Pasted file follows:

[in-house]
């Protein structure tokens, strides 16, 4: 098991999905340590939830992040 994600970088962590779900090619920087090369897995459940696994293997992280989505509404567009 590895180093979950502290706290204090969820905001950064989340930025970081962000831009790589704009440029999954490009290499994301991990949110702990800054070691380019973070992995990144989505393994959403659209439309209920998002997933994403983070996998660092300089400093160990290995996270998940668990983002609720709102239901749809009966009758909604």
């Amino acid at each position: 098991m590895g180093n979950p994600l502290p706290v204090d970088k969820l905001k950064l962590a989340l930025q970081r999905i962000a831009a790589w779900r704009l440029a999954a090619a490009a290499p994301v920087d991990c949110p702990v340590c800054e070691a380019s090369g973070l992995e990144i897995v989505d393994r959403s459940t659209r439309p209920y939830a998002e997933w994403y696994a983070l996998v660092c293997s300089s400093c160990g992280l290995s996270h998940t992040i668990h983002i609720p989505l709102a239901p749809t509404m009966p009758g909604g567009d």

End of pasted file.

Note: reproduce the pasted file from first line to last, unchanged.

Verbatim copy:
[in-house]
């Protein structure tokens, strides 16, 4: 098991999905340590939830992040 994600970088962590779900090619920087090369897995459940696994293997992280989505509404567009 590895180093979950502290706290204090969820905001950064989340930025970081962000831009790589704009440029999954490009290499994301991990949110702990800054070691380019973070992995990144989505393994959403659209439309209920998002997933994403983070996998660092300089400093160990290995996270998940668990983002609720709102239901749809009966009758909604």
């Amino acid at each position: 098991m590895g180093n979950p994600l502290p706290v204090d970088k969820l905001k950064l962590a989340l930025q970081r999905i962000a831009a790589w779900r704009l440029a999954a090619a490009a290499p994301v920087d991990c949110p702990v340590c800054e070691a380019s090369g973070l992995e990144i897995v989505d393994r959403s459940t659209r439309p209920y939830a998002e997933w994403y696994a983070l996998v660092c293997s300089s400093c160990g992280l290995s996270h998940t992040i668990h983002i609720p989505l709102a239901p749809t509404m009966p009758g909604g567009d």